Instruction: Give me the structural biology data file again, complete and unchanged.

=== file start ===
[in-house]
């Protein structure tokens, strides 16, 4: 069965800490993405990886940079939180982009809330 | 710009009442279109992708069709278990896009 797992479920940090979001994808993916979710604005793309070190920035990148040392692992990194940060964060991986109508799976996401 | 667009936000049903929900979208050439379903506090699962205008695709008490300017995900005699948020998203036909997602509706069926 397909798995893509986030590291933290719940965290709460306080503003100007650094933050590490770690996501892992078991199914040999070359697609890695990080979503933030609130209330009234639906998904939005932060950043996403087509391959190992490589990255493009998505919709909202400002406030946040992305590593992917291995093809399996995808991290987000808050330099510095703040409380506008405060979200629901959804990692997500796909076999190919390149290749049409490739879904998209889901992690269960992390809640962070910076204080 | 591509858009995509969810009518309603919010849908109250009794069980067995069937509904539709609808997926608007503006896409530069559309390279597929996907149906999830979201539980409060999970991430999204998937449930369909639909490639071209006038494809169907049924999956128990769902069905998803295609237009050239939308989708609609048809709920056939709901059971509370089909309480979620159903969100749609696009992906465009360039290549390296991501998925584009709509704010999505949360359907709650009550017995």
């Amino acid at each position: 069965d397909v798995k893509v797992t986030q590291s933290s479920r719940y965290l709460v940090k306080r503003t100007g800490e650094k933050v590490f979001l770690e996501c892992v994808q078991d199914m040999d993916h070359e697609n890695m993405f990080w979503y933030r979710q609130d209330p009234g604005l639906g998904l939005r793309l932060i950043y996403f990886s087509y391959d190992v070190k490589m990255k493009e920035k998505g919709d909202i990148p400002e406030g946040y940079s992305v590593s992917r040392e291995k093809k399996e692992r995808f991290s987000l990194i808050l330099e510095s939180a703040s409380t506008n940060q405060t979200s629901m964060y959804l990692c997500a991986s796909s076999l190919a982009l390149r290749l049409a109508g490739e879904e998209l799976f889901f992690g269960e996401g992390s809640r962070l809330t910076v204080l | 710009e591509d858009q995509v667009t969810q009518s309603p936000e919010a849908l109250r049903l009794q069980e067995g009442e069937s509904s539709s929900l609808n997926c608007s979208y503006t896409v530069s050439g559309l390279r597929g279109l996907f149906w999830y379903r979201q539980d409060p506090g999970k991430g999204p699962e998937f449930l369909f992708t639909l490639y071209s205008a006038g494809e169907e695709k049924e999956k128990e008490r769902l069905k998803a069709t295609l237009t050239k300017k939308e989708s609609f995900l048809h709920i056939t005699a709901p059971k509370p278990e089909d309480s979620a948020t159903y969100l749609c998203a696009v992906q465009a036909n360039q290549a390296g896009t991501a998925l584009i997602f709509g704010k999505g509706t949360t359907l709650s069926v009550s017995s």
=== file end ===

[in-house]
């Protein structure tokens, strides 16, 4: 069965800490993405990886940079939180982009809330 | 710009009442279109992708069709278990896009 797992479920940090979001994808993916979710604005793309070190920035990148040392692992990194940060964060991986109508799976996401 | 667009936000049903929900979208050439379903506090699962205008695709008490300017995900005699948020998203036909997602509706069926 397909798995893509986030590291933290719940965290709460306080503003100007650094933050590490770690996501892992078991199914040999070359697609890695990080979503933030609130209330009234639906998904939005932060950043996403087509391959190992490589990255493009998505919709909202400002406030946040992305590593992917291995093809399996995808991290987000808050330099510095703040409380506008405060979200629901959804990692997500796909076999190919390149290749049409490739879904998209889901992690269960992390809640962070910076204080 | 591509858009995509969810009518309603919010849908109250009794069980067995069937509904539709609808997926608007503006896409530069559309390279597929996907149906999830979201539980409060999970991430999204998937449930369909639909490639071209006038494809169907049924999956128990769902069905998803295609237009050239939308989708609609048809709920056939709901059971509370089909309480979620159903969100749609696009992906465009360039290549390296991501998925584009709509704010999505949360359907709650009550017995």
């Amino acid at each position: 069965d397909v798995k893509v797992t986030q590291s933290s479920r719940y965290l709460v940090k306080r503003t100007g800490e650094k933050v590490f979001l770690e996501c892992v994808q078991d199914m040999d993916h070359e697609n890695m993405f990080w979503y933030r979710q609130d209330p009234g604005l639906g998904l939005r793309l932060i950043y996403f990886s087509y391959d190992v070190k490589m990255k493009e920035k998505g919709d909202i990148p400002e406030g946040y940079s992305v590593s992917r040392e291995k093809k399996e692992r995808f991290s987000l990194i808050l330099e510095s939180a703040s409380t506008n940060q405060t979200s629901m964060y959804l990692c997500a991986s796909s076999l190919a982009l390149r290749l049409a109508g490739e879904e998209l799976f889901f992690g269960e996401g992390s809640r962070l809330t910076v204080l | 710009e591509d858009q995509v667009t969810q009518s309603p936000e919010a849908l109250r049903l009794q069980e067995g009442e069937s509904s539709s929900l609808n997926c608007s979208y503006t896409v530069s050439g559309l390279r597929g279109l996907f149906w999830y379903r979201q539980d409060p506090g999970k991430g999204p699962e998937f449930l369909f992708t639909l490639y071209s205008a006038g494809e169907e695709k049924e999956k128990e008490r769902l069905k998803a069709t295609l237009t050239k300017k939308e989708s609609f995900l048809h709920i056939t005699a709901p059971k509370p278990e089909d309480s979620a948020t159903y969100l749609c998203a696009v992906q465009a036909n360039q290549a390296g896009t991501a998925l584009i997602f709509g704010k999505g509706t949360t359907l709650s069926v009550s017995s």